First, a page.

1. Natural Selection acts on the phenotype of an organism rather than on the genotype.
- How do we know?

2. A change in the environment shows that different traits become more favorable.

3. As certain traits are eliminated from the gene pool, other, more favorable traits are increased, thus changing the overall "look" of the organisms.
Evidence of Evolution: Embryological
Evidence of Evolution: Geographical
- A
is a well supported testable explanation of phenomena that have occurred in the natural world.

Evolution is an attempt to account for all the diversity of life.

-Scientific facts, observations, and hypotheses all make up the Theory of Evolution.

- Evolution is supported by a wide array of scientific evidence.

-If any of this evidence was proven wrong, the theory of evolution must be modified.
- Anatomy = the study of the structure of living things.

- Scientists compare the anatomy of different species to gain support for evolution.

- When different species have similar body parts & structures, we say they are

- Homologous structures show how species may share a more recent common distant ancestor.
- a human's arm
- a cat's foreleg
- a whale's flipper
- a bat's wing
Homologous Structures
Analogous Structures
- Analogous structures show how organisms develop structures that are structurally different but can be used for the same purpose.
Vestigial Structures
- When organisms, however, have a body part that seems to NOT have any function, we call it a
vestigial structure

- Vestigial structures imply that an organism once had a purpose for a structure, however, have evolved to not need it anymore.
- human tail bone
- human appendix.
- Whales and cobras have vestigial hind legs...meaning a distant ancestor may have once walked on land.
The Tailbone:
Grandpa didn’t have a tail, but if you go back far enough in the family tree, your ancestors did. Other mammals find their tails useful for balance, but when humans learned to walk, the tail because useless and evolution converted it to just some fused vertebrae we call a coccyx.
Erector Pili and Body Hair
: Goose bumps aren’t just to alert you of cold. And in many creatures, fear and confrontation cause muscle fibers called erector pili to activate, forcing hairs to stand up and make the animal appear larger and more threatening. That would’ve been useful to your distant ancestors, those hairy beasts!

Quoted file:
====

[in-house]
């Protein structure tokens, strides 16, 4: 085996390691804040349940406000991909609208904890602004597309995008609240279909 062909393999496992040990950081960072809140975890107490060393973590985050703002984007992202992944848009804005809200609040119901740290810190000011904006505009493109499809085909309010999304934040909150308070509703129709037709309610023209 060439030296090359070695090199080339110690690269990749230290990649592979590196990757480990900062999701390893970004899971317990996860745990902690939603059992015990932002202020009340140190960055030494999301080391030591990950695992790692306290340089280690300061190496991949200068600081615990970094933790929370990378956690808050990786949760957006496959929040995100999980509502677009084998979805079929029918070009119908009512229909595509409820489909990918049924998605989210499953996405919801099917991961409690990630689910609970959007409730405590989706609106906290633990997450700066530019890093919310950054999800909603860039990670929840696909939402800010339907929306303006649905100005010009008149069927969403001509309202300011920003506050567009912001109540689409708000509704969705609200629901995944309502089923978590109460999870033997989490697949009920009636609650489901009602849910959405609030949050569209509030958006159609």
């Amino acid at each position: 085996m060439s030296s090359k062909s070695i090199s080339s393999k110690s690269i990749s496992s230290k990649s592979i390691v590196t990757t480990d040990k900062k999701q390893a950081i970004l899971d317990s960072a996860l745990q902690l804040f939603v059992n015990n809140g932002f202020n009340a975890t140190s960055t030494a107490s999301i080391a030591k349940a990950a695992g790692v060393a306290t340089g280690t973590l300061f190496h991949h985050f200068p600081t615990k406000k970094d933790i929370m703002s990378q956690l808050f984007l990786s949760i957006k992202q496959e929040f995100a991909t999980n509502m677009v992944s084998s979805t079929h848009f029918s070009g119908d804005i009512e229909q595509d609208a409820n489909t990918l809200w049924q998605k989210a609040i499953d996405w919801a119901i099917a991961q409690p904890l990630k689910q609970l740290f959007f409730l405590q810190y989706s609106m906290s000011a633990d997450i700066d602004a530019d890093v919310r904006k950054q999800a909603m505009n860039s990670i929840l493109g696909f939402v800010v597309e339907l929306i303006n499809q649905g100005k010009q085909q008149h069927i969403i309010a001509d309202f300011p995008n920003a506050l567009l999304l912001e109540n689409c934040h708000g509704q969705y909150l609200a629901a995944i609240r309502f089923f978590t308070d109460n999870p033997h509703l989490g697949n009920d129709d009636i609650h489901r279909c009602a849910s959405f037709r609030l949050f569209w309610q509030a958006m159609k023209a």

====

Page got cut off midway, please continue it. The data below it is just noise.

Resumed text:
The appendix? Wisdom Teeth? Why do we have these?
- Chemical Evidence = comparing the DNA different organisms.

- The more closely related an organism is to another, the more similar their DNA sequences.
- Fossils = the imprints OR remains of plants and animals.

- Fossils in older layers are more primitive than those in younger layers.

- Fossils are more likely to form from bones or other hard materials.
- Ex: a jellyfish will be less likely to leave a fossil than a fish.

- Fossils hep scientists trace the evolution of many organisms over time.

-Fossil Record = the biological record of time on earth.
Let's be scientists...Can we hypothesize a story about these turtles?
Human Skull Evolution
Anthropology = the study of man
Dating Rocks and Fossils
- There are 2 main methods used to estimate the age of fossils and rocks:
- Relative Dating
- Radioactive Dating
Relative Dating
Relative dating
= determining the age of a fossil based upon the age and the layer of rock in which it was found.
- fossils found in deeper layers are more likely to be older than fossils found in layers near the surface.
Radioactive Dating
Radioactive Dating
= a technique used to date materials based on a knowledge of the decay rates of naturally occurring isotopes.

- Radioactive dating measure the "half-life" of certain elements.
= the amount of time it takes for half of an element to decay.
- The most commonly known form of radioactive dating deals with Carbon-14.
Carbon-14: Half - life
Half-Life Practice
Pretend half-life = 2 years
Begin at 0 years with 400 grams of Carbon -14
How much Carbon-14 remains after 2 years?
How much Carbon-14 remains after 6 years?
If there is 25 grams of Carbon-14 left when we date the specimen, how old is the specimen?






- Embryology = the study of developing organisms
- Scientists compare the embryos of different species to see how closely related they are.

- The embryos of vertebrates are very similar in the early stages of development.
- Island species most closely resemble nearest mainland species.
- Populations can show variation from one island to another.
Evolution of a Population
A. Genetic variation in a population increases the chance that some individuals will survive.
- Genetic variation leads to phenotypic variation.
- Phenotypic variation is necessary for natural selection.
- Genetic variation is stored in a population's gene pool.
- Made up of all alleles in a population
- Allele combo's form when organisms reproduce.
B. Allele frequencies measure genetic variation.
- Measures how common the allele is in a population.
- variation comes from several sources: Mutation (passed on only if it occurs in reproductive cells) and recombination (meiosis).

C. Hybridization is the crossing of two different species.